Colleen Ferris to apply lessons learned from bicycle ride to new post
Johnathan Hettinger —
Thursday, August 23, 2018
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Photos courtesy of Eric Ian

Colleen Ferris sets up camp June 2 on Bureau of Land Management land north of Separ, New Mexico.

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Ferris rides her bike July 9 west on Grassy Lake Road between Yellowstone National Park and Grand Teton National Park.

Fresh off the trail, Colleen Ferris is full of ideas. Ferris was recently named chairwoman of the Active Transportation Coalition, a group of citizens and county officials who are working to make Park County more walkable, bikeable and transit friendly.

Previously, Park County Health Department Director Jacquelyn Isaly, who started that role in May, served as chair of the coalition, but she left for a new job earlier this month.

Ferris spent her summer riding the Great Divide Mountain Bike Route, a 2,800-mile trip from New Mexico to Banff, Alberta — the longest off-pavement bike route in the world.

The route goes through public land, on county roads, gravel and dirt roads and some singletrack.

“Of course they send you through rural America, but we ended up in some of these towns that were the most bike friendly,” Ferris said.

After a summer of riding through towns — seeing the best and the worst — Ferris now has first-hand knowledge of what works and what doesn’t.

Every three days or so, Ferris and her partner, Eric Ian, would go into a town to stock up on supplies. She said doing that made her realize what is important — a place to lock up bikes, a bench to sit on, a destination where people can go when there is poor weather.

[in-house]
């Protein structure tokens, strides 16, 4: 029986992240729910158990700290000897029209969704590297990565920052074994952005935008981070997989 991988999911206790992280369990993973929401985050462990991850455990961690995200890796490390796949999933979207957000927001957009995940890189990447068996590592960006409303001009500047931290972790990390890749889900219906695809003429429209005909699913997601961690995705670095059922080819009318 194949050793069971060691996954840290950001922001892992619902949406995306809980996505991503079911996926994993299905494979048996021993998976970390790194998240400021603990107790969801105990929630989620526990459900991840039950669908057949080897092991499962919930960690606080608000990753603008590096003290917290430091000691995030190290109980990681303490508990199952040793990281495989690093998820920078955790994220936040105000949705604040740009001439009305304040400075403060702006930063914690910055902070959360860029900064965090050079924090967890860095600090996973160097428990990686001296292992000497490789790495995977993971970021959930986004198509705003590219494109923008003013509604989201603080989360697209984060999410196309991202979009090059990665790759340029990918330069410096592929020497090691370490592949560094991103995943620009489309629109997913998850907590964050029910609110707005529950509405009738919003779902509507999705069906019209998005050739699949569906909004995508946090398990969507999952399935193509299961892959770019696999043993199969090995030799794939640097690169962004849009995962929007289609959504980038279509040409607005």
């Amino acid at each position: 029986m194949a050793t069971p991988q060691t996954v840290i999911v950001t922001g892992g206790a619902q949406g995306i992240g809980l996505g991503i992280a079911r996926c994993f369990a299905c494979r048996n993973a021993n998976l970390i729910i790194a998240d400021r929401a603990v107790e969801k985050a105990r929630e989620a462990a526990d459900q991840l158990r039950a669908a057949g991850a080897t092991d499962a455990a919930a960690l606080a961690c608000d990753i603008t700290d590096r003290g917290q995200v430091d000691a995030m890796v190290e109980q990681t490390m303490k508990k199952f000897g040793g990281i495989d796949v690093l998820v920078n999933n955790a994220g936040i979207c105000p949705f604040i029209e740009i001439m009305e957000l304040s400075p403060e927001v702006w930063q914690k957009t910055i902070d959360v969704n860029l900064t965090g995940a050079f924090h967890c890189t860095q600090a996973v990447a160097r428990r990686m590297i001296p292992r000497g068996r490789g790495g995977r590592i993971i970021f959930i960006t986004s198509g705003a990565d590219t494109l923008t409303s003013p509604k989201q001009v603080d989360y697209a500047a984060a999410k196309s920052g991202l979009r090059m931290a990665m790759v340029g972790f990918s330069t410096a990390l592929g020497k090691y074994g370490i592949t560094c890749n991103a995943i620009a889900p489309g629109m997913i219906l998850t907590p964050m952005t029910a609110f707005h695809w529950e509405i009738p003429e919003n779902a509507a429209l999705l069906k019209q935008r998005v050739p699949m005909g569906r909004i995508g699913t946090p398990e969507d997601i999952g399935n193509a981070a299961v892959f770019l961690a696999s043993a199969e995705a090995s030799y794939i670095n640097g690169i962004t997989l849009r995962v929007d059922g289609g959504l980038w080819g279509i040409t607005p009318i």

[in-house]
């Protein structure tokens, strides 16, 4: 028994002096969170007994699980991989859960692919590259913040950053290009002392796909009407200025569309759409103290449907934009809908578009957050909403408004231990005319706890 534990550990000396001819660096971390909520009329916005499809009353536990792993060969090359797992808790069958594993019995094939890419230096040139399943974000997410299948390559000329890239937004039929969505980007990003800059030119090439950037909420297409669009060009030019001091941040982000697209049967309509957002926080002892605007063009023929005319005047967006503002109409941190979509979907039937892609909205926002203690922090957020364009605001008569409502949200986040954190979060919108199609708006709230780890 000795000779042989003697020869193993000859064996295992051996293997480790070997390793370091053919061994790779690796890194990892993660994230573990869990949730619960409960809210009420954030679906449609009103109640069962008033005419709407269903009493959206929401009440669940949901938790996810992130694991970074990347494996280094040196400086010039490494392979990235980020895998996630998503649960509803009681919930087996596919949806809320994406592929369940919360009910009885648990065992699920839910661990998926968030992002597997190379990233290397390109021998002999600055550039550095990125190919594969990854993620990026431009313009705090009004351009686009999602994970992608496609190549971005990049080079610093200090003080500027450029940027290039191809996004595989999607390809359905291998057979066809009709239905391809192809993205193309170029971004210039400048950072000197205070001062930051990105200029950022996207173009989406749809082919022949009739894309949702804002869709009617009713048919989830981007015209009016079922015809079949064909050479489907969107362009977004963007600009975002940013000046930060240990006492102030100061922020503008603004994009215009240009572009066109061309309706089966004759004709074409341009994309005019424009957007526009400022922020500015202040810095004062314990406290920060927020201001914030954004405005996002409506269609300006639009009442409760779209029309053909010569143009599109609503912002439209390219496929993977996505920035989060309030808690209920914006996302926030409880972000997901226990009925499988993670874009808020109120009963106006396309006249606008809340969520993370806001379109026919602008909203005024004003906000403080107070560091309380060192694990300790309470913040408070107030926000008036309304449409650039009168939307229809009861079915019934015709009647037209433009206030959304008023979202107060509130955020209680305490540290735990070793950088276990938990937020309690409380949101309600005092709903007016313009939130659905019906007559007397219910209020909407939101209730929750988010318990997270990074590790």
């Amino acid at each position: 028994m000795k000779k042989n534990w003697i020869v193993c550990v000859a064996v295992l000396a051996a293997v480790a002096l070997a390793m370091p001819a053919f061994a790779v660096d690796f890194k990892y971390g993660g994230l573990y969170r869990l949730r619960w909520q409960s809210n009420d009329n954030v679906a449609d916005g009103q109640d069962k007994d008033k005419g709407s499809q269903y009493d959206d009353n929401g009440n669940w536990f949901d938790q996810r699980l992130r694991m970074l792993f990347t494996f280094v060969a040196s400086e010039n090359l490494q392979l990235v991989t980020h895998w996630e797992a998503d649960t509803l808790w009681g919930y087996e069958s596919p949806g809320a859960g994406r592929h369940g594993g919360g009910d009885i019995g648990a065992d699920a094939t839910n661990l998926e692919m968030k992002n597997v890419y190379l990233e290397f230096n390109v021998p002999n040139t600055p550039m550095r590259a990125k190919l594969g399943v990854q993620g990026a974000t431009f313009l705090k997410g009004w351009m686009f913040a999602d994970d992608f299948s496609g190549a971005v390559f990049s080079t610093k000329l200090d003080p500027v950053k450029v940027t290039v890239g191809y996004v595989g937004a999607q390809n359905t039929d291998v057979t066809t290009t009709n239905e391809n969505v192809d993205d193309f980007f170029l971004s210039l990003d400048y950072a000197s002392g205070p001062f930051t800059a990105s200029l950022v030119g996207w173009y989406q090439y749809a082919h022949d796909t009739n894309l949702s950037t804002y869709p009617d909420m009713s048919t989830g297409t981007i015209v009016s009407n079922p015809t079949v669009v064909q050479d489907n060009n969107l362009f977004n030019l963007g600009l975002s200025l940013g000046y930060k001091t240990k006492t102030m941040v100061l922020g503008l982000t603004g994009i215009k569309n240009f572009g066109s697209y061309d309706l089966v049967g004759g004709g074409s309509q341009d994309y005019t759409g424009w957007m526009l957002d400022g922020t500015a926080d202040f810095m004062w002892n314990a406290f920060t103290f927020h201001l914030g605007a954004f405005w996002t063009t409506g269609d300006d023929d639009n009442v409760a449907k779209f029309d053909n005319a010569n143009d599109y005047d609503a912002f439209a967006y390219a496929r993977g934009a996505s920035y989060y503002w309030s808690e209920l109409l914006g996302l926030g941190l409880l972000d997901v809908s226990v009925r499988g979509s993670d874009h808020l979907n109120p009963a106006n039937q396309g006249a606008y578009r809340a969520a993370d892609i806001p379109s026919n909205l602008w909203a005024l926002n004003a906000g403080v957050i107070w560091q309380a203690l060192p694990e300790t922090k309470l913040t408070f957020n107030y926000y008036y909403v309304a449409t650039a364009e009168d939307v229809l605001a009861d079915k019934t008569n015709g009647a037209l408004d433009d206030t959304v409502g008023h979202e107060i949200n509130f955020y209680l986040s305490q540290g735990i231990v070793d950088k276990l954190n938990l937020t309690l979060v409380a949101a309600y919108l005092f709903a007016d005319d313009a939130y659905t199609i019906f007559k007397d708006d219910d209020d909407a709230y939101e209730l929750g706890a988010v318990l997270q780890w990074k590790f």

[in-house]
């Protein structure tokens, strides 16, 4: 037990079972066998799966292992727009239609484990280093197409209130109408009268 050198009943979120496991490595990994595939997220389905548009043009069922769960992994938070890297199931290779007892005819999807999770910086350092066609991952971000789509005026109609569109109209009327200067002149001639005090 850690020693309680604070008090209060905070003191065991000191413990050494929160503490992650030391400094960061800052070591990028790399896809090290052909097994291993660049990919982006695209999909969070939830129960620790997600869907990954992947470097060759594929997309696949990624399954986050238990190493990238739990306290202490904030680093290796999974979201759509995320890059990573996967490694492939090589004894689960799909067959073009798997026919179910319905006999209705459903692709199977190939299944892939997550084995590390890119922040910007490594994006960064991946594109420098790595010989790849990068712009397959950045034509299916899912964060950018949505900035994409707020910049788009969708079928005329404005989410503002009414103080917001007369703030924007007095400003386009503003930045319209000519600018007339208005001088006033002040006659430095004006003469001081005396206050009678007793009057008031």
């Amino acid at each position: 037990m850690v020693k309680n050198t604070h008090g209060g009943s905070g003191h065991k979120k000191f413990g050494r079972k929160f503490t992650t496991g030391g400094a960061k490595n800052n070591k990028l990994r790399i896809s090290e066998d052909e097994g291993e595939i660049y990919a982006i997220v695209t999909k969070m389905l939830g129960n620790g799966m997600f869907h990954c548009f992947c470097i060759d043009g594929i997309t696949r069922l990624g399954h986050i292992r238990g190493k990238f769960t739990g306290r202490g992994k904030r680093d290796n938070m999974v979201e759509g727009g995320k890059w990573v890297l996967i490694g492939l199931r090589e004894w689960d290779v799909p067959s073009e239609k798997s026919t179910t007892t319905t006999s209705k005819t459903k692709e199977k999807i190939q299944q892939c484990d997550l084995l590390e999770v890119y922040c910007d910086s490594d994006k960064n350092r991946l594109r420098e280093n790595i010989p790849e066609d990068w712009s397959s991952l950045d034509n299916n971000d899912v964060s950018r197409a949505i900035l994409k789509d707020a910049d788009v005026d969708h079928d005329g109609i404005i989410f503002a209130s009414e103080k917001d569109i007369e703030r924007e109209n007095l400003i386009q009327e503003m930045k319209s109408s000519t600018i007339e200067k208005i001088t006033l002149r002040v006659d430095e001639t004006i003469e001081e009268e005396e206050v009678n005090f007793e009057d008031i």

And it’s not just large cities that have solutions.

“Livingston can no longer give the excuse that we’re too small for things like this or that we don’t deserve x, y and z,” Ferris said.

Ferris works as the community and partnerships manager for the Park County Environmental Council and was previously a member of the coalition.

The coalition’s work can be seen around town, in the form of the pedestrian flags at the corner of Park and Main streets, and the coalition will soon have curb extensions at Fifth and Callender streets to show what a potential solution they could be for slowing traffic.

County Planner Mike Inman said that the Park County Environmental Council taking over the leadership role is important because it will be able to privately raise money for projects, as well as continue to make it a joint effort between the county and the city.

Currently, the city has no board members, Ferris said, but they help with projects like the pedestrian flags.

Ferris said the ride will help her do a better job.

“This directly relates to my role in town, to work with the community and collaborate and facilitate and bring ideas back, so our community can continue to safeguard our resources,” Ferris said. “I learned a lot from other places I visited this summer.”

And as for the Active Transportation Coalition role, it couldn’t have come at a better time.

“I was seeing all of this in real life,” Ferris said. “There’s nothing like two months on your bike and then jumping into this position to get me more stoked.”

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